Following the horrendous suffering of WWI the French were determined never again to be invaded by Germany. There was a tremendous focus on fortifying the Franco-German border. A tremendous focus on building a line of concrete fortifications, obstacles, and weapons installations between themselves and the Germans. A tremendous focus on building the impregnable Maginot Line. In 1940 the German Army simply drove around it in their tanks and conquered France in about 6 weeks. Via Belgium.
Such is the folly of focusing on the wrong thing.
There has been a lot of worthy stuff going on around DC pensions of late. Regulatory guidance, upping governance, capping charges, auto-enrolment and, especially, pension freedom. Master trusts have a lovely new, shiny, impregnable assurance framework. You don’t have to hand your money to an insurance company any more. Read more »
Now that auto-enrolment is a year old, and following publicity featuring high-profile figures like Karren Brady and Theo Paphitis, even the Man On The Moon must be aware that “something” is happening in the pensions world. So much pensions news seems negative these days, with those in the pensions business now regarded by the general public as being as reputable as lawyers or politicians but, for a change, recent news has been more positive.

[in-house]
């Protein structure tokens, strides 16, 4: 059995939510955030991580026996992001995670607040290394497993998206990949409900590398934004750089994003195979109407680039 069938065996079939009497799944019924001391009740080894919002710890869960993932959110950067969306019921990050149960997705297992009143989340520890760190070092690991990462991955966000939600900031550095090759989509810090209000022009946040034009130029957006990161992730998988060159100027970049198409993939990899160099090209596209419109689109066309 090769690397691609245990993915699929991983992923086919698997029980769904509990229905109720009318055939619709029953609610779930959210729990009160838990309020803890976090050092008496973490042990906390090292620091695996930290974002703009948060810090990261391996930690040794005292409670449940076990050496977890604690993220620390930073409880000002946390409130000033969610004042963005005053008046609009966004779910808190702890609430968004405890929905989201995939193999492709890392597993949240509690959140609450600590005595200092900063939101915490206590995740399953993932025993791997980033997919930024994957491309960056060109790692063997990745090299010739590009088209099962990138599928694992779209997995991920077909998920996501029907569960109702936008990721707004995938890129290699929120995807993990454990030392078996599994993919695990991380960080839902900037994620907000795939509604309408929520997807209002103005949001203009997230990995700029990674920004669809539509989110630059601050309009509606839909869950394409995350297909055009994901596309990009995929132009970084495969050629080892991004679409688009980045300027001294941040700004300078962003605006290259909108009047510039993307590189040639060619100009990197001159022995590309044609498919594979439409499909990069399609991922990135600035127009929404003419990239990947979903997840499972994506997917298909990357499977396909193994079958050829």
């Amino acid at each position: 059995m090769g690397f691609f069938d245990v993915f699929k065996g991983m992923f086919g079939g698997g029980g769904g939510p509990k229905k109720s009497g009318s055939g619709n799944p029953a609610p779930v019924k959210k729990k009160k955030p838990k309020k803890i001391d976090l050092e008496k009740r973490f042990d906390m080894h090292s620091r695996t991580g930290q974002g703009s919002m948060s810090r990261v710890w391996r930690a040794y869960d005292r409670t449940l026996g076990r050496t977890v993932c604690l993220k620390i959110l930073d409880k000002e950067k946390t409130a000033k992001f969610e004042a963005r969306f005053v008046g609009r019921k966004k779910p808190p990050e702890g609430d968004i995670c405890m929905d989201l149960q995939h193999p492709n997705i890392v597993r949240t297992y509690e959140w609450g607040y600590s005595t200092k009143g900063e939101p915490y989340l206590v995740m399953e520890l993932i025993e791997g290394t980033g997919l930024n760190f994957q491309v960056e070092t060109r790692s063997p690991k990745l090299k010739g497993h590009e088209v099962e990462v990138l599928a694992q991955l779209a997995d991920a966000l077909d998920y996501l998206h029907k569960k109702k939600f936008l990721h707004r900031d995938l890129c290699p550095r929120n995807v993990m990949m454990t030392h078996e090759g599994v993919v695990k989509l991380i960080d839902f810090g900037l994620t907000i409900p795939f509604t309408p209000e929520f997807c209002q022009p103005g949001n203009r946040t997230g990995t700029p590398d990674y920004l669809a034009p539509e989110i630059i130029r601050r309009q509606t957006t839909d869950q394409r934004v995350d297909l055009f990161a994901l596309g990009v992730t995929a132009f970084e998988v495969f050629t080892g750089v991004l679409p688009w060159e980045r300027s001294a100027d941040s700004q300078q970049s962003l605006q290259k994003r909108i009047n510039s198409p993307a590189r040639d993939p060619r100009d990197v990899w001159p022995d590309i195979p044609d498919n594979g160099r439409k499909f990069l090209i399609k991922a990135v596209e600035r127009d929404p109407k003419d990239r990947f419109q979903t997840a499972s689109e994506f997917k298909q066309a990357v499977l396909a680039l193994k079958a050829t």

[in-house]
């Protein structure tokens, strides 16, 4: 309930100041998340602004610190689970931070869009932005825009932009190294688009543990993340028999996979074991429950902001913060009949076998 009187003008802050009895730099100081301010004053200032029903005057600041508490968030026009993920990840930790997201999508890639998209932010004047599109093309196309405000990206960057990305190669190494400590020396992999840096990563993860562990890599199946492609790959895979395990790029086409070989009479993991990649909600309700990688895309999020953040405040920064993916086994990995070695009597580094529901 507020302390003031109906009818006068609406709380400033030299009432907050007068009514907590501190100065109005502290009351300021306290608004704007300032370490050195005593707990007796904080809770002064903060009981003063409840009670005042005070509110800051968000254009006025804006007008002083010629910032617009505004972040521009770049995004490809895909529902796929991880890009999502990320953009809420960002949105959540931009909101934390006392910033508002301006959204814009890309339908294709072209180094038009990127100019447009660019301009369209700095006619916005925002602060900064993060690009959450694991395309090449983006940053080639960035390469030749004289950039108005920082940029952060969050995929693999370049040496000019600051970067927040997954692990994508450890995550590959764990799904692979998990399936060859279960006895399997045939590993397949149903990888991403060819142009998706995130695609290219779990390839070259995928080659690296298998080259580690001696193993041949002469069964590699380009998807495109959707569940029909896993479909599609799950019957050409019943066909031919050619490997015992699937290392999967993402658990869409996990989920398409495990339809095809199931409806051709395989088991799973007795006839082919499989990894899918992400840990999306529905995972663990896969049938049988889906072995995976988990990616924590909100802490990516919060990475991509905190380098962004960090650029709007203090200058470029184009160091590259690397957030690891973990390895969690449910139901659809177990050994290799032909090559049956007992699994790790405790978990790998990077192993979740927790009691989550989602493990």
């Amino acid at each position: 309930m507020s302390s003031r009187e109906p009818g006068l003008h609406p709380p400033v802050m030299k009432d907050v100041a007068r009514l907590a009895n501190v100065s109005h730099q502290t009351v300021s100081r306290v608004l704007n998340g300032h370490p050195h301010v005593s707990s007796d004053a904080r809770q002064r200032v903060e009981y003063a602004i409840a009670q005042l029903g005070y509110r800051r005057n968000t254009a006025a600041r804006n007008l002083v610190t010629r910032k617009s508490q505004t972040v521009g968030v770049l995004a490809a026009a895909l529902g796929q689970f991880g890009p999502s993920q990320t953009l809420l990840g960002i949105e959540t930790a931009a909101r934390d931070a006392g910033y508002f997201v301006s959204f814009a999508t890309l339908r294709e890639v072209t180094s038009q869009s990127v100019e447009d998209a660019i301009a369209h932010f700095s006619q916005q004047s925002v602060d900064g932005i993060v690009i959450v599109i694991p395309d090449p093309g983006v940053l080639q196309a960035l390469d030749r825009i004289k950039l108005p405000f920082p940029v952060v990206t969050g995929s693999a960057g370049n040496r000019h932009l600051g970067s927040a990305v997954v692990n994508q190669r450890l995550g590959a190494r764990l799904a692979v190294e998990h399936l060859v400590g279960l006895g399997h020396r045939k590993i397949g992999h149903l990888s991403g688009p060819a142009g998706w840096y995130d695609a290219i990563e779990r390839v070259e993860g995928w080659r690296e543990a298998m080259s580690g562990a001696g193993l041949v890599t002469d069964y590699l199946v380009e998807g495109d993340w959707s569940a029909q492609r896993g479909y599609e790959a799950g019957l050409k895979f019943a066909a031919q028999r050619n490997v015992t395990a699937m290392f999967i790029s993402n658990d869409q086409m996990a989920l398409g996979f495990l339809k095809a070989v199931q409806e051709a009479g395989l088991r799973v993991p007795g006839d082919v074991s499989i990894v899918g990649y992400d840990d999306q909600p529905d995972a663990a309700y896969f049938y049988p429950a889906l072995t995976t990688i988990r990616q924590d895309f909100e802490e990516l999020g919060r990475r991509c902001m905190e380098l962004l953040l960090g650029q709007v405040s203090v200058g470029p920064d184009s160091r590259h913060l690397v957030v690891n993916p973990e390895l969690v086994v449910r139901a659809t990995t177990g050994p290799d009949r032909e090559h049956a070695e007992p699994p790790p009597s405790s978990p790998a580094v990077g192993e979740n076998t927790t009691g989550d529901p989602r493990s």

The figures appear impressive: 1.6 million more savers are in workplace pensions; less than 10% of employees have chosen to opt out (initial estimates had this at 30%). But we shouldn’t get carried away, according to some pensions “experts” (the usual suspects, the “ It’s The End Of The World As We Know It” naysayers) and it’s true, there is still a long way to go. Only the biggest companies have started enrolling workers into new workplace pensions since October 2012; medium-sized companies will do so from April 2014, those with fewer than 50 employees in June 2015, with all remaining eligible employees enrolled by2018.
So what have we learned from the first year? Read more »